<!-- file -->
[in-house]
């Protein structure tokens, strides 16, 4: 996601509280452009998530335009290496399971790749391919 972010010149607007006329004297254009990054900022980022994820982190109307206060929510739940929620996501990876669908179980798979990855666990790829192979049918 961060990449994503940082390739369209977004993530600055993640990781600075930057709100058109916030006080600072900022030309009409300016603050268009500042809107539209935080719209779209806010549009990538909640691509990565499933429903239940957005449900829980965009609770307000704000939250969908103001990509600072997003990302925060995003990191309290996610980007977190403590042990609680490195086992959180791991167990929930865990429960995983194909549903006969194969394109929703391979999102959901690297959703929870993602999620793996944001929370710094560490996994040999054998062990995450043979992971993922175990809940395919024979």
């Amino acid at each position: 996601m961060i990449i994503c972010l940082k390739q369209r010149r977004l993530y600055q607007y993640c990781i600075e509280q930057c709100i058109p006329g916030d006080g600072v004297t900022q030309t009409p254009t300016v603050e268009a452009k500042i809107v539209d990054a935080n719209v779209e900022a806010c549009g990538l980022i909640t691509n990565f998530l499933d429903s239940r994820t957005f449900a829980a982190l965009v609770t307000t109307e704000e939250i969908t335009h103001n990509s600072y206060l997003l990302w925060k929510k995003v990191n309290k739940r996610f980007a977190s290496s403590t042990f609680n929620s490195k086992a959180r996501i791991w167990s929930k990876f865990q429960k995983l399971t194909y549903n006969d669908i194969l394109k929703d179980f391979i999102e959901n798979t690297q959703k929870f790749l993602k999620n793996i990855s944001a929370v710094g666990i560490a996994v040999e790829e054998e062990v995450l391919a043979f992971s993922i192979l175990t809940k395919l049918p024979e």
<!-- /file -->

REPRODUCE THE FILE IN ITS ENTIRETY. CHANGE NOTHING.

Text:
[in-house]
């Protein structure tokens, strides 16, 4: 996601509280452009998530335009290496399971790749391919 972010010149607007006329004297254009990054900022980022994820982190109307206060929510739940929620996501990876669908179980798979990855666990790829192979049918 961060990449994503940082390739369209977004993530600055993640990781600075930057709100058109916030006080600072900022030309009409300016603050268009500042809107539209935080719209779209806010549009990538909640691509990565499933429903239940957005449900829980965009609770307000704000939250969908103001990509600072997003990302925060995003990191309290996610980007977190403590042990609680490195086992959180791991167990929930865990429960995983194909549903006969194969394109929703391979999102959901690297959703929870993602999620793996944001929370710094560490996994040999054998062990995450043979992971993922175990809940395919024979």
């Amino acid at each position: 996601m961060i990449i994503c972010l940082k390739q369209r010149r977004l993530y600055q607007y993640c990781i600075e509280q930057c709100i058109p006329g916030d006080g600072v004297t900022q030309t009409p254009t300016v603050e268009a452009k500042i809107v539209d990054a935080n719209v779209e900022a806010c549009g990538l980022i909640t691509n990565f998530l499933d429903s239940r994820t957005f449900a829980a982190l965009v609770t307000t109307e704000e939250i969908t335009h103001n990509s600072y206060l997003l990302w925060k929510k995003v990191n309290k739940r996610f980007a977190s290496s403590t042990f609680n929620s490195k086992a959180r996501i791991w167990s929930k990876f865990q429960k995983l399971t194909y549903n006969d669908i194969l394109k929703d179980f391979i999102e959901n798979t690297q959703k929870f790749l993602k999620n793996i990855s944001a929370v710094g666990i560490a996994v040999e790829e054998e062990v995450l391919a043979f992971s993922i192979l175990t809940k395919l049918p024979e």